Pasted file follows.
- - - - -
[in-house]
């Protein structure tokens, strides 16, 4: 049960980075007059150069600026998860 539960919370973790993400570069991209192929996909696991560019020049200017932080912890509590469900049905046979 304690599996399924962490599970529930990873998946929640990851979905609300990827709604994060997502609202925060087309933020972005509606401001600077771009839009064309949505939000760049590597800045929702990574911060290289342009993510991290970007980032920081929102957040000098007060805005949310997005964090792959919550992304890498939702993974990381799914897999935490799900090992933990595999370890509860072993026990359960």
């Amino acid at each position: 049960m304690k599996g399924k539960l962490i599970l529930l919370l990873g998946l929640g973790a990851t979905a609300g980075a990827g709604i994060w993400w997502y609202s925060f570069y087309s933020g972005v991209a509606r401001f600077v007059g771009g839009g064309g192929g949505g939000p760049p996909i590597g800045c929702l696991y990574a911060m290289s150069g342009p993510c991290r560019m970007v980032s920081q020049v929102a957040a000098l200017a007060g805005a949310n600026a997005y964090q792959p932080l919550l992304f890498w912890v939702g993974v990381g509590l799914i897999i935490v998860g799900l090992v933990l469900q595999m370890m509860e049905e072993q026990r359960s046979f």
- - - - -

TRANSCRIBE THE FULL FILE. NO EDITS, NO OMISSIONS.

[in-house]
């Protein structure tokens, strides 16, 4: 049960980075007059150069600026998860 539960919370973790993400570069991209192929996909696991560019020049200017932080912890509590469900049905046979 304690599996399924962490599970529930990873998946929640990851979905609300990827709604994060997502609202925060087309933020972005509606401001600077771009839009064309949505939000760049590597800045929702990574911060290289342009993510991290970007980032920081929102957040000098007060805005949310997005964090792959919550992304890498939702993974990381799914897999935490799900090992933990595999370890509860072993026990359960």
């Amino acid at each position: 049960m304690k599996g399924k539960l962490i599970l529930l919370l990873g998946l929640g973790a990851t979905a609300g980075a990827g709604i994060w993400w997502y609202s925060f570069y087309s933020g972005v991209a509606r401001f600077v007059g771009g839009g064309g192929g949505g939000p760049p996909i590597g800045c929702l696991y990574a911060m290289s150069g342009p993510c991290r560019m970007v980032s920081q020049v929102a957040a000098l200017a007060g805005a949310n600026a997005y964090q792959p932080l919550l992304f890498w912890v939702g993974v990381g509590l799914i897999i935490v998860g799900l090992v933990l469900q595999m370890m509860e049905e072993q026990r359960s046979f």